Objective.,To assess the differences in the presence of trigger points (TrPs) in head and neck muscles, forward head posture (FHP) and neck mobility between episodic tension-type headache (ETTH) subjects and healthy controls. In addition, we assess the relationship between these muscle TrPs, FHP, neck mobility, and several clinical variables concerning the intensity and the temporal profile of headache. Background.,TTH is a headache in which musculoskeletal disorders of the craniocervical region might play an important role in its pathogenesis. Design.,A blinded, controlled pilot study. Methods.,Fifteen ETTH subjects and 15 matched controls without headache were studied. TrPs in both upper trapezius, both sternocleidomastoids, and both temporalis muscles were identified according to Simons and Gerwin diagnostic criteria (tenderness in a hypersensible spot within a palpable taut band, local twitch response elicited by snapping palpation, and elicited referred pain with palpation). Side-view pictures of each subject were taken in both sitting and standing positions, in order to assess FHP by measuring the craniovertebral angle. A cervical goniometer was employed to measure neck mobility. All measures were taken by a blinded assessor. A headache diary was kept for 4 weeks in order to assess headache intensity, frequency, and duration. Results.,The mean number of TrPs for each ETTH subject was 3.7 (SD: 1.3), of which 1.9 (SD: 0.9) were active, and 1.8 (SD: 0.9) were latent. Control subjects only had latent TrPs (mean: 1.5; SD: 1). TrP occurrence between the 2 groups was significantly different for active TrPs (P < .001), but not for latent TrPs (P > .05). Differences in the distribution of TrPs were significant for the right upper trapezius muscles (P= .04), the left sternocleidomastoid (P= .03), and both temporalis muscles (P < .001). Within the ETTH group, headache intensity, frequency, and duration outcomes did not differ depending on TrP activity, whether the TrP was active or latent. The craniovertebral angle was smaller, ie, there was a greater FHP, in ETTH patients than in healthy controls for both sitting and standing positions (P < .05). ETTH subjects with active TrPs in the analyzed muscles had a greater FHP than those with latent TrPs in both sitting and standing positions, though differences were only significant for certain muscles. Finally, ETTH patients also showed lesser neck mobility than healthy controls in the total range of motion as well as in half-cycles (except for cervical extension), although neck mobility did not seem to influence headache parameters. Conclusions.,Active TrPs in the upper trapezius, sternocleidomastoid, and temporalis muscles were more common in ETTH subjects than in healthy controls, although TrP activity was not related to any clinical variable concerning the intensity and the temporal profile of headache. ETTH patients showed greater FHP and lesser neck mobility than healthy controls, although both disorders were not correlated with headache parameters. [source]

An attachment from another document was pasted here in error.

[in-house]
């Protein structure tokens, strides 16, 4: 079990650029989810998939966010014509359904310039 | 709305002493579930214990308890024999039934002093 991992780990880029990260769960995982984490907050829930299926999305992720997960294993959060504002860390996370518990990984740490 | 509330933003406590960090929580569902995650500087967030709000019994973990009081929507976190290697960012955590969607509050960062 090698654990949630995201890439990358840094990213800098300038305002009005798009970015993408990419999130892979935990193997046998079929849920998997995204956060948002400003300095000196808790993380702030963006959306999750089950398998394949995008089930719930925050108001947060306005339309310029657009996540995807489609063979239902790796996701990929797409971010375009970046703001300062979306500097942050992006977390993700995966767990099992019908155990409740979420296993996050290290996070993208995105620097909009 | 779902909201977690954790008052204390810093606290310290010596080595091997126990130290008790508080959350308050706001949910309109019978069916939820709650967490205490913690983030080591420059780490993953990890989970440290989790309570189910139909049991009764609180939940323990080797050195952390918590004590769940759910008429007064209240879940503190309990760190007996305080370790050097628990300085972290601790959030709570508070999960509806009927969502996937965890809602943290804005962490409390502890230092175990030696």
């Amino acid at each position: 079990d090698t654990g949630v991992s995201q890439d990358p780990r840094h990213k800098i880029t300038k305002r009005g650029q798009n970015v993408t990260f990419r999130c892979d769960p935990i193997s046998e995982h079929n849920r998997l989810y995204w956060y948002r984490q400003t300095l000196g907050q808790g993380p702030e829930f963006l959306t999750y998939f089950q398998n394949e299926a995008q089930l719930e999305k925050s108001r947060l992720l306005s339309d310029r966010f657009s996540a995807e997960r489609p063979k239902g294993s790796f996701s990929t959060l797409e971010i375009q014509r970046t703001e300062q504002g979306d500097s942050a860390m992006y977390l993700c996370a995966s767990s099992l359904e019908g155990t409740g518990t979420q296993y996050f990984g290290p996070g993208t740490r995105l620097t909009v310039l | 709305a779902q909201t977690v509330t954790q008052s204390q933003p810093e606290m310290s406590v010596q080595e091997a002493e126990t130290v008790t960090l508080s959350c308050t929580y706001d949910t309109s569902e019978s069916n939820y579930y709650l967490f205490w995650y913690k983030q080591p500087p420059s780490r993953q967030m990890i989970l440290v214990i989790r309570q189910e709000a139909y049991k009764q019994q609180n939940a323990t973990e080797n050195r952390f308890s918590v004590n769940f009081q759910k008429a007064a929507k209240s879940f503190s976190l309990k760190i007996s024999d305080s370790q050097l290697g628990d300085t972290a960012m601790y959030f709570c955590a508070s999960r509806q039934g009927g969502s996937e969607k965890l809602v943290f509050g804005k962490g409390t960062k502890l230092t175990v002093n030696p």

Neuromuscular function in healthy occlusion